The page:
BRISTOL — Weather is likely to disrupt action at Bristol Motor Speedway today with a 100 percent chance of rain in the forecast.
It means the Food City 500 could be pushed back to later in the day or even to Monday.
One NASCAR official said the fact that Bristol is set up for night racing, the race could start as late as 9 p.m. if rain stops and officials decide to wait it out.
Bristol Motor Speedway general manager Jerry Caldwell released a statement Saturday evening about the forecast and the plans.
“NASCAR has a nearly 70-year history of working with tracks to get races in on the scheduled date,” Caldwell said. “In Bristol Motor Speedway, we have a track that dries in less than an hour, equipment here to do it and lights that allow us to go well into the evening. We are very hopeful and fully intend to run the Food City 500 tomorrow.
“If by chance that does not happen, we are prepared to race Monday at noon. But that is a backup plan, we hope to not need.”
Only 250 laps have to be completed to reach the halfway point and it to be counted as an official race. However, the NASCAR official added if the race is started, the intent is to run all 500 laps.
The last time a NASCAR race at Bristol Motor Speedway was postponed was April 2005. Kevin Harvick won the Sharpie Professional 250 Nationwide Series race after it was moved from a Saturday to Monday.
Jeff Gordon won the 1996 Food City 500, the last rain-shortened Sprint Cup Series race at Bristol. That race was called for rain after 342 laps with Terry Labonte, Mark Martin, Dale Earnhardt and Rusty Wallace finishing behind Gordon.
Kyle Busch captured its third straight Nationwide Series win at Bristol Motor Speedway Saturday and his record seventh overall at Bristol in the Drive to Stop Diabetes 300.
Busch also added to his records of 65 career Nationwide Series wins and 16 wins at Bristol Motor Speedway in the three NASCAR national series.
Knoxville driver Trevor Bayne battled from a lap down to score an eighth-place finish on Saturday.
Bayne, driving the No. 6 Roush-Fenway Ford Mustang, started 14th and struggled in the early going, falling back as far as 19th. He raced his way back to 10th when he got a free pass to get back on the lead lap.
From there, Bayne raced passed Regan Smith and Chase Elliott for his final position.
Bayne, the 2011 Daytona 500 winner, now trails Smith by a single point (151-150) in the Nationwide Series point standings. Ty Dillon ranks third, eight points behind the series leader.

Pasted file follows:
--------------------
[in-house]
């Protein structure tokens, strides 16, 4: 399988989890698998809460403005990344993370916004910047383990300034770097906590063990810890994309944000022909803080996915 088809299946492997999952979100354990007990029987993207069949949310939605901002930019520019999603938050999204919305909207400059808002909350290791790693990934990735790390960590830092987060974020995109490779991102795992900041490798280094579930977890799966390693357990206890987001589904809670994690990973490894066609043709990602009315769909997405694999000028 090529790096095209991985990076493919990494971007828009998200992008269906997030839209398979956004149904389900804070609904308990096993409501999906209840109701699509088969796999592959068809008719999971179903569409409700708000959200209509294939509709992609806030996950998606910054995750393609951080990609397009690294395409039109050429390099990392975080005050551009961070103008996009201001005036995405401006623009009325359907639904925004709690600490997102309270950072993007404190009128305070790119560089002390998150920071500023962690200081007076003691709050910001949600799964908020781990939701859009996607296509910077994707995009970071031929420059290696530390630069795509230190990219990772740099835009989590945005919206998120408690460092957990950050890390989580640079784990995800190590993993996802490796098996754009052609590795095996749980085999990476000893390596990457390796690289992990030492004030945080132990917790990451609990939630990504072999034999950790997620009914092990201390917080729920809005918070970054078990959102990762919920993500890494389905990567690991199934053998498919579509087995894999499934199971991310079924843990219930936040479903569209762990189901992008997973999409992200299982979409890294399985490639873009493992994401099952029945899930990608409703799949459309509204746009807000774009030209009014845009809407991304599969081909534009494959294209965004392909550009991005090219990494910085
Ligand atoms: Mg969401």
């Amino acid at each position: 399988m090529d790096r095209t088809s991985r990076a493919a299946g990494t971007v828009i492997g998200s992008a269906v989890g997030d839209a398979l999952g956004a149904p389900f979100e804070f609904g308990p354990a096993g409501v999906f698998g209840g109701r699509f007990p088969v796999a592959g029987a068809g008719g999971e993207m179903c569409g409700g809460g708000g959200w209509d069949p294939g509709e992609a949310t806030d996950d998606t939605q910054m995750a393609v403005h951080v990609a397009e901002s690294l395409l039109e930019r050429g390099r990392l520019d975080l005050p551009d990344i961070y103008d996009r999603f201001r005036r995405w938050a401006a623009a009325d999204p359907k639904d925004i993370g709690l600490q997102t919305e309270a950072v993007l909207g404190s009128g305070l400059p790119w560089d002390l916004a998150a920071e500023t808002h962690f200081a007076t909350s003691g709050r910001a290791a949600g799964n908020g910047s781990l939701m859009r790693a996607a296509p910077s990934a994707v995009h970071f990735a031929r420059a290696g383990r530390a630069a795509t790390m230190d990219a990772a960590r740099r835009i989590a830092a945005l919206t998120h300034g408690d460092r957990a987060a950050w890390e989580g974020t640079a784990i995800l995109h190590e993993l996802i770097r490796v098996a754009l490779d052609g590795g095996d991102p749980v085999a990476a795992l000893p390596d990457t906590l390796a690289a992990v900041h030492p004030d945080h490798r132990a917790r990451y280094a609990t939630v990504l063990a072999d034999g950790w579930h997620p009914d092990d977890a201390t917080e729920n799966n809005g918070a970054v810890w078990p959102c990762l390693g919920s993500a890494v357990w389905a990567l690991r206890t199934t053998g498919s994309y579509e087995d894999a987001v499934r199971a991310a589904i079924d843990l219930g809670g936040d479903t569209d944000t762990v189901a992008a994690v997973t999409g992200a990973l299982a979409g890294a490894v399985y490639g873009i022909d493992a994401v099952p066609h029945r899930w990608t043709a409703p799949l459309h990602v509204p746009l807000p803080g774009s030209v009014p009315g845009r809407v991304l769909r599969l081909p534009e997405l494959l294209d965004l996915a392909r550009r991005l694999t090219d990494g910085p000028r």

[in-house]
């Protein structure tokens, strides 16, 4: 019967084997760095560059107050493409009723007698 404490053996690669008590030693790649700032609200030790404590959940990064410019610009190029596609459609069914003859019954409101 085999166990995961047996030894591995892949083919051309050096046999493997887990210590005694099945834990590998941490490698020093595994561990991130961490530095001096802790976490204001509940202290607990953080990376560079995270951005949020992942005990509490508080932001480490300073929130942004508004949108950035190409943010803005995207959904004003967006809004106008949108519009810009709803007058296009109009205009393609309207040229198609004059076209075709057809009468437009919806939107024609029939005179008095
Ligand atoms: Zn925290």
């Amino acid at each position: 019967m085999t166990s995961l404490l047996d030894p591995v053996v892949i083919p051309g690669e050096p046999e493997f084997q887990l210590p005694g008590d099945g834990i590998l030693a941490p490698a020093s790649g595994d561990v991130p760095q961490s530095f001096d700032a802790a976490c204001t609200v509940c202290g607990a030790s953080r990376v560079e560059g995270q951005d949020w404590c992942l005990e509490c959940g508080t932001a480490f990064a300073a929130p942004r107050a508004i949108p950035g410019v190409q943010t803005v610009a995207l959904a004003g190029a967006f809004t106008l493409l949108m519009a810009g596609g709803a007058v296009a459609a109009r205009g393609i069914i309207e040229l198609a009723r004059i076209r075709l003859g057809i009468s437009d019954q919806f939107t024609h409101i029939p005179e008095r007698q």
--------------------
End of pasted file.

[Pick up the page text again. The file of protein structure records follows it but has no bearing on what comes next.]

Kyle Larson won the pole for the Drive to Stop Diabetes 300.
Larson, who finished runner-up to Busch in the race, toured the high-banked .533-mile oval in 15.415 seconds (124.476 mph).
It was the first career pole position for the 21-year-old Larson, who was driving the No. 42 Turner Scott Motorsports Chevrolet.
Joe Gibbs Racing teammates Busch and Matt Kenseth were second and third, respectively.
Busch ran a lap at 15.436 seconds (124.307 mph) in the No. 54 Toyota, while Kenseth drove his No. 20 Toyota to a time of 15.451 seconds (124.186 mph).
Eddie McDonald powered past Ben Rhodes with two laps to go to win the PittLite 125 for NASCAR K&N Pro Series on Saturday evening.
McDonald, a series veteran from Massachusetts, pushed Rhodes up the track on the previous restart and then powered by on the inside for the winning pass.
Gray Gaulding, a 16-year-old from Virginia, passed Rhodes, a 17-year-old from Kentucky, for second. All three of the top finishers were in Chevrolets.
The race went 132 laps, seven laps past the scheduled distance. McDonald led just two laps after Rhodes was in front for the first 130 laps.
Fan voting opens today for the May 17 NASCAR Sprint All-Star race at Charlotte Motor Speedway.
Fans will vote one driver into the all-star race. Danica Patrick was the fans’ choice last season, while Kasey Kahne in 2008 is the only driver to transfer from the fan vote and win the All-Star race.
Voting goes through Friday, May 16, one day before the race.
The Fan Vote will include a sweepstakes which awards one voter a trio for two to any 2014 Chase for the Sprint Cup race of his choice among other prizes.
Jimmy Owens won the first round of the Spring Thaw late Friday night at Volunteer Speedway.
Owens, nicknamed the “Newport Nightmare,” pulled away from contenders Chris Madden and Scott Bloomquist at the start of the 40-lap feature and led the rest of the way.
Bloomquist, the legendary driver from Mooresburg, hounded South Carolina driver Madden throughout the race, but he wasn’t able to make the pass for second.
Piney Flats driver Jensen Ford led flag-to-flag to win a 30-lap Crate Late Model race, while Tim Maupin of Johnson City took the runner-up spot. Warren McMahan of Dandridge finished third.comments powered by Disqus